Friday, August 22, 2014

BC Place Needs Craft Beer - Open Letter to Whitecaps, BC Lions, Centerplate

August 21, 2014

Michael Baker, Centerplate Catering General Manage
Ryan Whitman, Manager Fan Services Vancouver, Whitecaps
George Chayka, VP Business, BC Lions

Re: Craft Beer at BC Place

As residents of British Columbia, you are likely aware of the growing popularity of craft beer. There are currently over 70 craft breweries/brew pubs in BC and by year end, this number is slated to be closer to 90. Market share for craft has more than doubled in the past four years from 9% of all beer sales in 2009 to 19% in 2013 – this equates to economic growth from $84M to $174M.

According to the Liquor Distribution branch, the figures for the year ended June 30, 2014 shows large breweries’ sales declined for the third straight year whereas microbreweries’ sales shot up 43.4%. These small domestic breweries, which produce up to 1.5 million litres annually, generated $67.4 million in this period; which is an increase of $20.4 million from the preceding year. This growth was stronger than any other alcohol category and these numbers clearly demonstrate that many BC residents prefer craft beer and elect to frequent and support establishments who offer these choices.

Many consumers choose craft beer to support the local breweries/economy and they prefer the freshness, flavour and quality of craft over mass-produced beer. These same consumers often dislike the macro offerings, such as the ones offered in your arena, and would prefer to abstain from drinking at a game/event rather than drinking a beer they do not enjoy. As intelligent business executives, I don’t need to point out that this means lost revenue to your organization.

Your web site indicates that each year over one million guests visit BC Place for football, soccer, concerts, trade shows and other events. Most of these events have Centerplate catering offered however the financial estimates on the next page are focused on the sports events and minimal concerts/other events.
  • Using the average attendance for Whitecaps and Lions games
  • The craft beer drinking population in Vancouver is larger than 5%, as the market share numbers show above, however we will use this as a conservative figure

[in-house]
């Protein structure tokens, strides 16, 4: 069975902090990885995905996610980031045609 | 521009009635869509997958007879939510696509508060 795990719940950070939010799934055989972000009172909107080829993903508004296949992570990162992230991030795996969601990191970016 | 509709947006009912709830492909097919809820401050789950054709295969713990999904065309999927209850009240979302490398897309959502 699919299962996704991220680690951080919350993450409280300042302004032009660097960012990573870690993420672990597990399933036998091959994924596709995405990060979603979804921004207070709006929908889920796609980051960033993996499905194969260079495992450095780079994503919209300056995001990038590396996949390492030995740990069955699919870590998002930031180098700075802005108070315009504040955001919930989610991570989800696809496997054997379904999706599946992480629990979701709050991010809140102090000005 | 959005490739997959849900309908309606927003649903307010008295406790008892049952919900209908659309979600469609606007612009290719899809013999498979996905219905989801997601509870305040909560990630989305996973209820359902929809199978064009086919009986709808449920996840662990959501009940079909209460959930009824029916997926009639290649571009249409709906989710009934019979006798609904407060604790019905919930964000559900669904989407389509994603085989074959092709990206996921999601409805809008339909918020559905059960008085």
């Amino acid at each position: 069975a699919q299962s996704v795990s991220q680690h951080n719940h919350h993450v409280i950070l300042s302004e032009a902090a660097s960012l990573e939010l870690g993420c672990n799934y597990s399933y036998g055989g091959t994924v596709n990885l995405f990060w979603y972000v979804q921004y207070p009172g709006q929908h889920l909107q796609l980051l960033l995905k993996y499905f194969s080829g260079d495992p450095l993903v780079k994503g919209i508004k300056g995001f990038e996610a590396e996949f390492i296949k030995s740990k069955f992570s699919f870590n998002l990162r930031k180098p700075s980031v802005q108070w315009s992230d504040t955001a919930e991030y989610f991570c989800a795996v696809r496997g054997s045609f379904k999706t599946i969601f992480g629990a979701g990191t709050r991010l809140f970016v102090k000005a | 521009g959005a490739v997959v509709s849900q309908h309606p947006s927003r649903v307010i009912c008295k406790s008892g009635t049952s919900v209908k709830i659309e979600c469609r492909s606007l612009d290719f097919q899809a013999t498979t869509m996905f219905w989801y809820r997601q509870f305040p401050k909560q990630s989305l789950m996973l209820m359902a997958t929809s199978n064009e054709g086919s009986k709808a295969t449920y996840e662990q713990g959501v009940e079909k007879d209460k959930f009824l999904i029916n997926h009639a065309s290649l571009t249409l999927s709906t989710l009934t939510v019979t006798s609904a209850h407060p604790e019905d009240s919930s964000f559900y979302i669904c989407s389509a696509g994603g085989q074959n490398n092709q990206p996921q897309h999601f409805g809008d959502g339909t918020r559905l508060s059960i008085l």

• Estimate that these fans would have drank two beers each
  • At $8/beer, the estimated lost revenue is $690,840

Increase any of those multiples and your revenue and gross profits continue to decline.


Whitecaps Ave. Capacity

    20,907

       20,907

Number of Games
18
  376,326
18
     376,326

BC Lions Ave. Capacity

    24,786

       24,786

Number of Games
10
  247,860
10
     247,860

Maximum Capacity

     59,841

        59,841

Other Events*
4
  239,364
8
      478,728

Craft Beer Drinkers
5%
    43,178
5%
        55,146

Beers per person
2
    86,355
3
      165,437

Price per beer
$8
$690,840
$8
 $1,323,496
Total Lost Revenue
* Heritage Classic, 2015 FIFA Women's World Cup, concerts

It is common knowledge that BC Place has a large exclusivity contract which may hinder the ability to allow other breweries to supply to BC Place. In most US jurisdictions, this practice is illegal as it does not provide fair competition to breweries who cannot afford to pay millions of dollars to have the right to provide beer. The practice may be legal in BC but it feels immoral - especially when you share the same neighbourhood with some of these breweries. The BC Lions and Whitecaps organizations have always been supportive of our local communities and by promoting local craft breweries at the stadium, you would be supporting the craft beer industry, the people they employ and the overall local economy.